Stress can lead the body to cognitive behaviors emotional and social behavioral

Stress can lead the body to cognitive behaviors

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Stress can lead the body to cognitive behaviors, emotional and social behavioral changes. Cognitive responses are said to be the thoughts that come while someone is listening to another talk(IGI Global dictionary). It may include anxiety, being pessimistic, poor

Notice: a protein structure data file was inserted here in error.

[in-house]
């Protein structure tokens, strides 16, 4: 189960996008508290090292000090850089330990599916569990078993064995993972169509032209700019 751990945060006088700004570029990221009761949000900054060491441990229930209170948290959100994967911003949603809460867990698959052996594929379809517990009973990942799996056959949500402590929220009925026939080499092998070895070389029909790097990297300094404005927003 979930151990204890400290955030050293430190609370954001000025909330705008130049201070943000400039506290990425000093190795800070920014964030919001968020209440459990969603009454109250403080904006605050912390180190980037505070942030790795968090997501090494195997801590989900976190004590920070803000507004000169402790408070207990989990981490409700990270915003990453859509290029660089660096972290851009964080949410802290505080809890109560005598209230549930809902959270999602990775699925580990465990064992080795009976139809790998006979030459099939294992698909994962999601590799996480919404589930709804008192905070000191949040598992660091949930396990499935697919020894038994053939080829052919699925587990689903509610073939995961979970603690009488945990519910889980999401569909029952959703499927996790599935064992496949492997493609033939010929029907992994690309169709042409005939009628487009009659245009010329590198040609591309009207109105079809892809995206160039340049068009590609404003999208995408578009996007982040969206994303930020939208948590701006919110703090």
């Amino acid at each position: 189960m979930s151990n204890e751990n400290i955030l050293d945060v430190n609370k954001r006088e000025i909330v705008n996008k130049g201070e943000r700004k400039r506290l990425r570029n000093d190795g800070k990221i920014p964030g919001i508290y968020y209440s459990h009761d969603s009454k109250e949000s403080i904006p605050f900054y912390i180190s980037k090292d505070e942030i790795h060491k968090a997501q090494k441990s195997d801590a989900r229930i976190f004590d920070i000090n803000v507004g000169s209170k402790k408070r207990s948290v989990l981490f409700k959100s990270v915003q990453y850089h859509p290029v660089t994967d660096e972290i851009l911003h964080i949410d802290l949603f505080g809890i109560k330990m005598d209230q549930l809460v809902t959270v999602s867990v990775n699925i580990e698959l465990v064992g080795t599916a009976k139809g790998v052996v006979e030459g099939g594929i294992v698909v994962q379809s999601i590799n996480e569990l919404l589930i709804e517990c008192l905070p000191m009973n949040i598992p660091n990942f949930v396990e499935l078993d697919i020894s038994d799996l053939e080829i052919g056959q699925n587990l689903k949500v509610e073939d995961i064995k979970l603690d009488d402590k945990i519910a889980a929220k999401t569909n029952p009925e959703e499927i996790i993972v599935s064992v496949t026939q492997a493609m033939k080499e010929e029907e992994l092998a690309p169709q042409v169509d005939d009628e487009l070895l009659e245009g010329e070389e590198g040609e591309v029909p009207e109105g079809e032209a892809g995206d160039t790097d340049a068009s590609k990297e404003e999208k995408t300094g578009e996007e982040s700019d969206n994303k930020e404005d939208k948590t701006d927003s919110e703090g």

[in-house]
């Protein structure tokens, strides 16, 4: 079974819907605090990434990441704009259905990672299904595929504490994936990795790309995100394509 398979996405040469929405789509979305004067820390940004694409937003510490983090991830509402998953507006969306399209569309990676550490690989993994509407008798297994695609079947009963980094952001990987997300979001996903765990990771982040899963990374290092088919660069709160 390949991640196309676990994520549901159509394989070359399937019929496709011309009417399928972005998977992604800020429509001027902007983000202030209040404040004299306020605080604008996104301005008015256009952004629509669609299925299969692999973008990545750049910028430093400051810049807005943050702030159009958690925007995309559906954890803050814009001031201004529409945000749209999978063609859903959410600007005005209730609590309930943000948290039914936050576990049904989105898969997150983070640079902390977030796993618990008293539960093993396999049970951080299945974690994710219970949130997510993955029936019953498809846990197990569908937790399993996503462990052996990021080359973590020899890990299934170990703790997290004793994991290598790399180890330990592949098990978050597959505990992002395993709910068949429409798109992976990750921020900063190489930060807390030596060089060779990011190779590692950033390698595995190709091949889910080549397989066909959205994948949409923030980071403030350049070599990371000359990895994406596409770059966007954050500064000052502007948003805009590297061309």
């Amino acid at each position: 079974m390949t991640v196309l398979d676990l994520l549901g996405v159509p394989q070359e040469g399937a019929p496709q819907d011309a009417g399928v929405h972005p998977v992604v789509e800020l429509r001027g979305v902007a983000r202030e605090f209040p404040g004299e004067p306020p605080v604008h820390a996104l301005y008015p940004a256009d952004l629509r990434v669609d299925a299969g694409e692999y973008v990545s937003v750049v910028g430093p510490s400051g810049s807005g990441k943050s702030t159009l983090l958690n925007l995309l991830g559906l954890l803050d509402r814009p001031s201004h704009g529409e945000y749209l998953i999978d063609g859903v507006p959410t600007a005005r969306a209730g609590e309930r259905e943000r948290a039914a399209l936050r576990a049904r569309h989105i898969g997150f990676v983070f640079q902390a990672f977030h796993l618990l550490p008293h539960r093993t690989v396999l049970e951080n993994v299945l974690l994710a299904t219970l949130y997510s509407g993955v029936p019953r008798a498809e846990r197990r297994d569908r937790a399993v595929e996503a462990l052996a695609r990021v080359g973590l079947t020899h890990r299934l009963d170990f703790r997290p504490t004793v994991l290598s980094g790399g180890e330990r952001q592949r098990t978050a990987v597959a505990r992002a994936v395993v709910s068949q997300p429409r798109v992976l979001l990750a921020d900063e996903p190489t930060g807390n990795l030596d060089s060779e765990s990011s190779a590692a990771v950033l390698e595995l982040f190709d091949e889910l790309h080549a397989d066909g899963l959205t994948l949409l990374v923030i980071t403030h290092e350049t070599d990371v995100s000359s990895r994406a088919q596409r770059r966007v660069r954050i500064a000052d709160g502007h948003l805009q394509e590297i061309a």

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concentration, constant worrying, and poor judgment. From the excerpt, Sue is adversely affected cognitively because she is slow at making decisions, making poor decisions and lacking concentration. She cannot attend to all her duties as before. Sue is also constantly worrying about her son not to make a mistake she did to her daughter, a feeling which the father, Tom feels, is overprotecting him. “A physiological response is a response that automatically triggers a physical response to a stimulus.” ( Lisa, (2019)). May include such things as pains and aches, dizziness and nausea, colds, low sex drive, among others. It can also affect the mental ability of an individual leading to an experience of extreme sadness, enormously worrying, feeling angered and having thoughts to commit suicide. (Smith and Segal (2013)) “A behavioral response includes such activities that the body does to try to balance between its inner and outer environment.” ( ) Sue is seeing resigning from her work in order to have more time for her son, neglecting or Procrastinating responsibilities and also she is nervous of what may happen to her son after loss of Jill. “Social responses vary from culture, religion, social values, and attitudes. It can lead to poor interaction with members of society”. It is clear that Sue and Tom faced this with much complicated since they had a limited number of friends. It can lead to violence. Grief is defined as reaction to loss of something valued to the victim, which may include the death of someone you loved or who was very close to you. (WebMD, 2018). Elizabeth Kubler-Rosshas described griefing to occur at five stages. I. Denial – which is usually the first stage of grief immediately after getting the heartbreaking news where you consider everything meaningless. It is manifested through shock and disbelief. It is witnessed by shocks (Ross and Kessler, 2005). The phase helps to ensure survive of the oppressed. II. Anger – at this stage, one starts to doubt himself and feeling guilty. Maybe he or she could have done something to prevent the loss. III. Bargaining – it is at this stage that we feel going back to the moments as before. Someone temporarily makes peace with the situation. In death, this period is experienced during the date of burial. IV. Depression: It is a reasonable and appropriate response. It indicates that you are healing from the event. Depression is divided into two more: sadness and regret ( Axelrod, J. (2019)) V. Acceptance: The notion of recognition should not be confused about saying, “ok.” It all entails accepting that you lost and cannot be reversed.
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